There was agreement that some of the approaches - such as the co-production of knowledge - were certainly relatively novel in relation to social science research. However, the group identified several examples of social science research projects that utilised a number of novel approaches to promote knowledge exchange. These included:
Exploring the lives of people living with alcohol related brain damage (ARBD) using photography. The project culminated in the public exhibition of the photographs, amongst other creative outputs.
Discussions about these, and other examples of novel engagement initiatives, prompted debate over the possible resultant blurring of boundaries between research activity, knowledge exchange and art.
Our deliberations concluded with there being a consensus that the paper was thought provoking in highlighting examples of how non-conventional channels and tools can be used to bring about knowledge exchange and associated impact for the social sciences. However, it's also important to consider that these should be used as part of a comprehensive KE strategy that seeks to engage target audiences in a way that is relevant to their needs and behaviours. To draw an appropriate analogy - given that one of the approaches highlighted in the paper is marketing - there is little point in running an advertising campaign on Facebook, if the majority of its intended target audience is not connected to the internet...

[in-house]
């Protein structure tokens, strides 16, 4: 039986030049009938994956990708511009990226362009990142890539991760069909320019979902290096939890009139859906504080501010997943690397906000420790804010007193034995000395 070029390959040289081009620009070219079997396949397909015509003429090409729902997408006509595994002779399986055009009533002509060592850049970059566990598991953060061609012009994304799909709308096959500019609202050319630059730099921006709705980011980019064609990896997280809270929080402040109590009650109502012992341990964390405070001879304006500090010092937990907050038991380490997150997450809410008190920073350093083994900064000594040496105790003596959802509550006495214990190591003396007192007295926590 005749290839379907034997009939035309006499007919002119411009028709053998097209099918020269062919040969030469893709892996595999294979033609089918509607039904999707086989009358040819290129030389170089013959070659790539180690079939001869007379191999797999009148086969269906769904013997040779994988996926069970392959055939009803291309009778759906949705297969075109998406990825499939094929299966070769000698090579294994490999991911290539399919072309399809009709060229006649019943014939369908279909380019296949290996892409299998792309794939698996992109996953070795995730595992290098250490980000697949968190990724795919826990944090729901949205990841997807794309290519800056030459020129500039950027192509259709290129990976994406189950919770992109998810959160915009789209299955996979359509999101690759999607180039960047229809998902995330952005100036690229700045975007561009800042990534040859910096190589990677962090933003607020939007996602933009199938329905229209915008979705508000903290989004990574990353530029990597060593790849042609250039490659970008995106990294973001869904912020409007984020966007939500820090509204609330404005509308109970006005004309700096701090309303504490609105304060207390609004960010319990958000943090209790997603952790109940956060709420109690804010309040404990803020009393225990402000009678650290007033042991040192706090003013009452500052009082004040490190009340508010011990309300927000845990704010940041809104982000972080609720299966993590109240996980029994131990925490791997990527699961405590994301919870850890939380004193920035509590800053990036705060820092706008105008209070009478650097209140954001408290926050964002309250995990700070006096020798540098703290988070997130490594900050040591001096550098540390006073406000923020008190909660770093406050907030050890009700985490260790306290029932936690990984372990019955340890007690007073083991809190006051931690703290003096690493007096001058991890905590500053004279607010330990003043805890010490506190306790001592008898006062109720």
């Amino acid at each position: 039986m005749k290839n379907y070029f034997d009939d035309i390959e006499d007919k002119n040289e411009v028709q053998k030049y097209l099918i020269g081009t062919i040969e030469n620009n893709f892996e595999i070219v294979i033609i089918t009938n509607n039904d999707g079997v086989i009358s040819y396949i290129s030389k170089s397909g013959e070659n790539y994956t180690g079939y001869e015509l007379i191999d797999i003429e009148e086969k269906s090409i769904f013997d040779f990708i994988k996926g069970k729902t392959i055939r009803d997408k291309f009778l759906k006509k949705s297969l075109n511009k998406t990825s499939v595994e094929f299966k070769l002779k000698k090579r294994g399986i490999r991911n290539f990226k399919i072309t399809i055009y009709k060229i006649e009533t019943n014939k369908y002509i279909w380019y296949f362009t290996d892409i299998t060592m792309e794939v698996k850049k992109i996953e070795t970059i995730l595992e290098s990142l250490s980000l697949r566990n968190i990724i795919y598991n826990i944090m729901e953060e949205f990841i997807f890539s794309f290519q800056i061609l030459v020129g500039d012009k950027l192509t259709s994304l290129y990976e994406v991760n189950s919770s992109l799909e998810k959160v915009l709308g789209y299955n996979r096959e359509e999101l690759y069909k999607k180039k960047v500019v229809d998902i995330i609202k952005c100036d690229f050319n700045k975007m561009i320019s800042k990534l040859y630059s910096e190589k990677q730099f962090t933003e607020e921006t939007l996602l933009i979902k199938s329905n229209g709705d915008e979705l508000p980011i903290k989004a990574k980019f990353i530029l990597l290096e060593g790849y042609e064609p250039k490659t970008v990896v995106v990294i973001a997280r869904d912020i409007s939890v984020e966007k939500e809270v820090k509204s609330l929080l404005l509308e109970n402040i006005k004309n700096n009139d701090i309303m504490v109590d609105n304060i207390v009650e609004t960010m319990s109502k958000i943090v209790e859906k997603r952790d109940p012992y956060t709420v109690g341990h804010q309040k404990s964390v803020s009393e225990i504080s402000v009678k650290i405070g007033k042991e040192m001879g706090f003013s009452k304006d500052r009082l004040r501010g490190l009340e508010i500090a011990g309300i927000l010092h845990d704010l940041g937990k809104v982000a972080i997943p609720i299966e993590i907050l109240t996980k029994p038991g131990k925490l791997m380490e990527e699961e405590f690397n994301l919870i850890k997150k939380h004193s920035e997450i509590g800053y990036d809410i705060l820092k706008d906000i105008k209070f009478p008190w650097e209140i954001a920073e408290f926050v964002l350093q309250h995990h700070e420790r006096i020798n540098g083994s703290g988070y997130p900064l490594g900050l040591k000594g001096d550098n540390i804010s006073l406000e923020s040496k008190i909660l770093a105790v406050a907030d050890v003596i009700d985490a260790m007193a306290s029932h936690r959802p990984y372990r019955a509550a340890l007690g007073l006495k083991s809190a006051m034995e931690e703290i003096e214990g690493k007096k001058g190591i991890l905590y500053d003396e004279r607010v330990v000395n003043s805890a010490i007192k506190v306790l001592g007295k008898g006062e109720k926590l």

Chris Berry
KE and Impact Officer
School of Social and Political Science
Davies, Huw T.O.; Powell, Alison E. (2012) Communicating social research findings more effectively: what can we learn from other fields? Evidence & Policy: A Journal of Research, Debate and Practice, Volume 8, Number 2, May 2012, pp. 213-233(21).
Ekblom, P (2002) "From the source to the mainstream is uphill: The challenge of transferring knowledge of crime prevention through replication, innovation and anticipation", in N. Tilley (ed) Analysis for crime prevention: Crime prevention studies, volume 13, Monsey, NY: Criminal Justice Press.